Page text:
Ralph S. Quatrano talks with
ScienceWatch.com and answers a few questions about
this month's Fast Moving Front in the field of Plant &
Animal Science. The author has also sent along images
of his work.
Article: The Physcomitrella genome reveals
evolutionary insights into the conquest of land by
Authors: Rensing, SA, et al.
Journal: SCIENCE, 319 (5859): 64-69 JAN 4 2008
Addresses: Washington Univ, Dept Biol, 1 Brookings Dr, St
Louis, MO 63130 USA.
Washington Univ, Dept Biol, St Louis, MO 63130 USA.
Univ Freiburg, Fac Biol, D-79104 Freiburg, Germany.
US DOE, Joint Genome Inst, Walnut Creek, CA 94598
Lawrence Livermore Natl Lab, Walnut Creek, CA 94598
Lawrence Berkeley Lab, Walnut Creek, CA 94598 USA.
Kanazawa Univ, Adv Sci Res Ctr, Kanazawa, Ishikawa 9200934,
(addresses have been truncated)
Why do you think your paper is highly
Our paper is highly cited because it represents the complete genome of a
plant, the moss Physcomitrella patens, that lacks vascular tissue
and seeds and serves as an example of an early land plant. Prior to this
genome being sequenced, one had access to the complete genome sequence of
only single-celled algae, such as Chlamydomonas, and seed plants
such as rice and Arabidopsis. The complete sequence of the moss
P. patens gives us insights into the genes that function in the
colonization of land, e.g., those that protect the plant from water loss
and high light.
Does it describe a new discovery, methodology, or
synthesis of knowledge?
Haploid, single-cell layer, leaf-like gametophores
of P. patens
The moss genome sequence does not describe any new methodology, but does
allow us to look at the genes in various metabolic pathways that were
likely operative during the colonization of land. It will encourage
scientists to compare the genome of this plant with other plants (e.g.,
ferns) that possess traits characteristic of seed plants such as vascular
Would you summarize the significance of your paper in
Our paper opens the exploration of a plant genome, uniquely positioned in
the evolutionary ladder of land plants, for analysis of its novel and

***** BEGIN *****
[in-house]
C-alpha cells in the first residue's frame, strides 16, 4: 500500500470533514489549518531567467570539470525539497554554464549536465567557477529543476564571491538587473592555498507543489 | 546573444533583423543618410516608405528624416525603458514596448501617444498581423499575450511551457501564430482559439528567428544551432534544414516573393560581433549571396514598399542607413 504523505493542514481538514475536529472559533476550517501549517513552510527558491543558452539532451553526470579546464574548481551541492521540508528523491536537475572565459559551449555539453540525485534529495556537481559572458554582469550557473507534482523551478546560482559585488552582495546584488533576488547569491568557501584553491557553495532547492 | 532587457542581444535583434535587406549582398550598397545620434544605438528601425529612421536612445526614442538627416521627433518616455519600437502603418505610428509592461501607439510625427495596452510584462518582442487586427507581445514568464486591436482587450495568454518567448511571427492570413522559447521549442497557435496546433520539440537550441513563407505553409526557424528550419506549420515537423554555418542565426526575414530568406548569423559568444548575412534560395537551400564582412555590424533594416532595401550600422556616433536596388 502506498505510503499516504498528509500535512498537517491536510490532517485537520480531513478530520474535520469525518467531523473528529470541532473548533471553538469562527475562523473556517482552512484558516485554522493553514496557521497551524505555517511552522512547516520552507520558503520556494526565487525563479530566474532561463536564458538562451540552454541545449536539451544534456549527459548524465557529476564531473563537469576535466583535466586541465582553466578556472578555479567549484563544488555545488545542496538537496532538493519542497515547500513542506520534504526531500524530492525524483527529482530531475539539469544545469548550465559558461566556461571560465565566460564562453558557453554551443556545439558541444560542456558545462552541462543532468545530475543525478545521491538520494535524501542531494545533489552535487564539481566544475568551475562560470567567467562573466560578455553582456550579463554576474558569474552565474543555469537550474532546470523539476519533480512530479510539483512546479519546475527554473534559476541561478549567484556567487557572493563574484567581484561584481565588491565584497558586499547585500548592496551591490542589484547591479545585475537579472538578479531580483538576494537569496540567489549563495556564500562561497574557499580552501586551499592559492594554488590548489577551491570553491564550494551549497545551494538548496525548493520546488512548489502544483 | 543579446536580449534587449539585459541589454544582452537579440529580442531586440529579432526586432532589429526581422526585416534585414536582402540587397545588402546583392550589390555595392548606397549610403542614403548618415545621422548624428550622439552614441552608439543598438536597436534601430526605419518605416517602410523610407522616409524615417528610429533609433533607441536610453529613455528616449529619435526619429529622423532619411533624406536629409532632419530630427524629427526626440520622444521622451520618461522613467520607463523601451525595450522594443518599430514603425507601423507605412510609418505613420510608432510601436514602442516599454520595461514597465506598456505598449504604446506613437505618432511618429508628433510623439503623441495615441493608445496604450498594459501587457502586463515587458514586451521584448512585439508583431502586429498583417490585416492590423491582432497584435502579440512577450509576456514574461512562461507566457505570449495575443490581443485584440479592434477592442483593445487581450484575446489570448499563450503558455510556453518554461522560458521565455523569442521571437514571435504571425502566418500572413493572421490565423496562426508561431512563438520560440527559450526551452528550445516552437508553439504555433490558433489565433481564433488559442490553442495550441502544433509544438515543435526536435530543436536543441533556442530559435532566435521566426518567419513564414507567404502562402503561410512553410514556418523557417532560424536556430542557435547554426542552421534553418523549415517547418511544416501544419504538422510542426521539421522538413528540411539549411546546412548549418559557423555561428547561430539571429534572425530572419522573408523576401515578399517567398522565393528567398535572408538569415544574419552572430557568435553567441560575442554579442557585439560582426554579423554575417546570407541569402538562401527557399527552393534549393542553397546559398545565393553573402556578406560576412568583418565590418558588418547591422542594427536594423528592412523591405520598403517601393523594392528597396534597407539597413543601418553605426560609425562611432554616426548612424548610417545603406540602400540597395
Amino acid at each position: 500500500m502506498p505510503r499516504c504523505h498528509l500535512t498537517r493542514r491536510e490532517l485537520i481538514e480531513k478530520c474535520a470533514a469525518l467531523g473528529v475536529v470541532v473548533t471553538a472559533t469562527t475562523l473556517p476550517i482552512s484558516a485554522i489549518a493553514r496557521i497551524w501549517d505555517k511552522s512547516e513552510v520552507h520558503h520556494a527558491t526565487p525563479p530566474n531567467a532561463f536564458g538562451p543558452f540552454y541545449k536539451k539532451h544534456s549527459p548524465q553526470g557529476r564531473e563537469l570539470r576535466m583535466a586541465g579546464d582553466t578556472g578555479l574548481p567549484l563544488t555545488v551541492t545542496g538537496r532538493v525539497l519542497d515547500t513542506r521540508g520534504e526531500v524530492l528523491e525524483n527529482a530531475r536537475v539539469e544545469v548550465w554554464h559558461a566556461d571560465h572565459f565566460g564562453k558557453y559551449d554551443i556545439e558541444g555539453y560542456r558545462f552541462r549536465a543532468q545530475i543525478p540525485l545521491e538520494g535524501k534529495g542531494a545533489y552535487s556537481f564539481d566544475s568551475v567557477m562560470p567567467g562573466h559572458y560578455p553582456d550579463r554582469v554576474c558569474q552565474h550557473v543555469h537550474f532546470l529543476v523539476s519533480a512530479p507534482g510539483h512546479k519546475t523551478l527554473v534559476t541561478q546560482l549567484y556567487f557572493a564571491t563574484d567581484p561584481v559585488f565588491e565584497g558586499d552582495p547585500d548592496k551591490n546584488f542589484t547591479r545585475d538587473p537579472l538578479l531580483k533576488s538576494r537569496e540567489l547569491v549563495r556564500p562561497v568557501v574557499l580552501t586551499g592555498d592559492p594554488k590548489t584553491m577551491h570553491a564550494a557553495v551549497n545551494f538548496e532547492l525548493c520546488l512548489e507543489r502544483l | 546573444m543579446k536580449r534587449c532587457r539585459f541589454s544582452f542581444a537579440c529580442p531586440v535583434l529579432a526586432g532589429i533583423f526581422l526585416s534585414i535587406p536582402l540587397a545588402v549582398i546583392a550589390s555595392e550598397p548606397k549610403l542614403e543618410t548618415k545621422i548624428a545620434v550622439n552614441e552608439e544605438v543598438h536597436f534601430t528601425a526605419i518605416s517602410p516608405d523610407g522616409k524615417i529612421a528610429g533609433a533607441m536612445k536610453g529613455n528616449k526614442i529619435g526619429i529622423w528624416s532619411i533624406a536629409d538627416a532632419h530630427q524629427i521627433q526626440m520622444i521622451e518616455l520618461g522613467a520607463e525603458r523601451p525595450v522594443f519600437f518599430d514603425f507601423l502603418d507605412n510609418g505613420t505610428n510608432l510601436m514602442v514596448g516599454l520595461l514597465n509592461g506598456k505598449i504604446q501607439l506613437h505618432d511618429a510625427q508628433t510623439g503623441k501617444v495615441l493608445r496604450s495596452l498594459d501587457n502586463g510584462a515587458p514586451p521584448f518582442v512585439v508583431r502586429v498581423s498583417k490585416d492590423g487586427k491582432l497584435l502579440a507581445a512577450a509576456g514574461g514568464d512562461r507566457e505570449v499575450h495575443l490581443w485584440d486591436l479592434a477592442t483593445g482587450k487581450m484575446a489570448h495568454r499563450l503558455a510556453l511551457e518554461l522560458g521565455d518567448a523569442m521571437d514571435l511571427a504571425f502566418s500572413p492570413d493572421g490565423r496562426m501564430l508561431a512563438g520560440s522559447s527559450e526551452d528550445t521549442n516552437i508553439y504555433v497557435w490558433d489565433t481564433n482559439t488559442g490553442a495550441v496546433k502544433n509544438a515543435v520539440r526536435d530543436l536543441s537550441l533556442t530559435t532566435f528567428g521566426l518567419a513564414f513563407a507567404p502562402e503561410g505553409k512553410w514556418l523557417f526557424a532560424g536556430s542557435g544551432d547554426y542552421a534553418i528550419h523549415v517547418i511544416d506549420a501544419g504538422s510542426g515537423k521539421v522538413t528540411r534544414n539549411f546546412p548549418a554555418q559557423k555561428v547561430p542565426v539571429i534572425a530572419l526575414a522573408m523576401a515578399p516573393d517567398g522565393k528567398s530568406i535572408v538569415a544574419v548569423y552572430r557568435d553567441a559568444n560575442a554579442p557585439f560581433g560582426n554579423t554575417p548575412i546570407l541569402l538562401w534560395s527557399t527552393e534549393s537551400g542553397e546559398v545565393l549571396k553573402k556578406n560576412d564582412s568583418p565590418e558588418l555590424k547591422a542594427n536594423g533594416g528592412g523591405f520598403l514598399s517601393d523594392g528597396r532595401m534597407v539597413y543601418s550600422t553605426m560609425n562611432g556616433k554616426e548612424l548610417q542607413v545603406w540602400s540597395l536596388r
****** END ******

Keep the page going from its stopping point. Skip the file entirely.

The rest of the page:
uncharacterized genes for their role in important traits such as their
ability to withstand drought and desiccation.
How did you become involved in this research and were
any particular problems encountered along the way?
I became interested in this research because I have been involved in
utilizing P. patens as an experimental system for over 10 years.
During this time, it was clear to me and others in our consortium that the
experimental use of this system would be greatly expanded and enhanced by
having the genome sequenced. It would also allow other scientists who were
not utilizing the system—or who were not aware of the system—to
now access the genome and experimental technologies that we developed to
approach their specific problems.
Where do you see your research leading in the
There were no specific problems that we encountered during the sequencing
of the genome, except for numerous discussions with the Department of
Energy’s Joint Genome Institute (JGI) on the quality of the DNA that
we provided and various sequencing conditions and potential artifacts. I
also had available a strong group of international researchers as part of
our moss consortium. They were extremely helpful in completing the final
manuscript and organizing the numerous authors who cooperated in
highlighting those characteristics of the genome that were in their area of
My own research will now be enriched and expanded to include many genes and
gene regulatory networks that are involved with hormonal signaling
pathways, the establishment of cell polarity, and the mechanisms involved
with desiccation or drought tolerance in land plants. Many of these genes
are uncharacterized and represent a unique opportunity to describe novel
genes and their functions.
Do you foresee any social or political implications for
I do not foresee any social or political implications of this research
except that it will definitely aid scientists around the world in having a
clearer understanding of land plant evolution and the genes that are
involved with plant growth and development.
Ralph S. Quatrano, Ph.D.
Spencer T. Olin Professor of Biology
Department of Biology
Washington University in St. Louis
St. Louis. MO, USA Web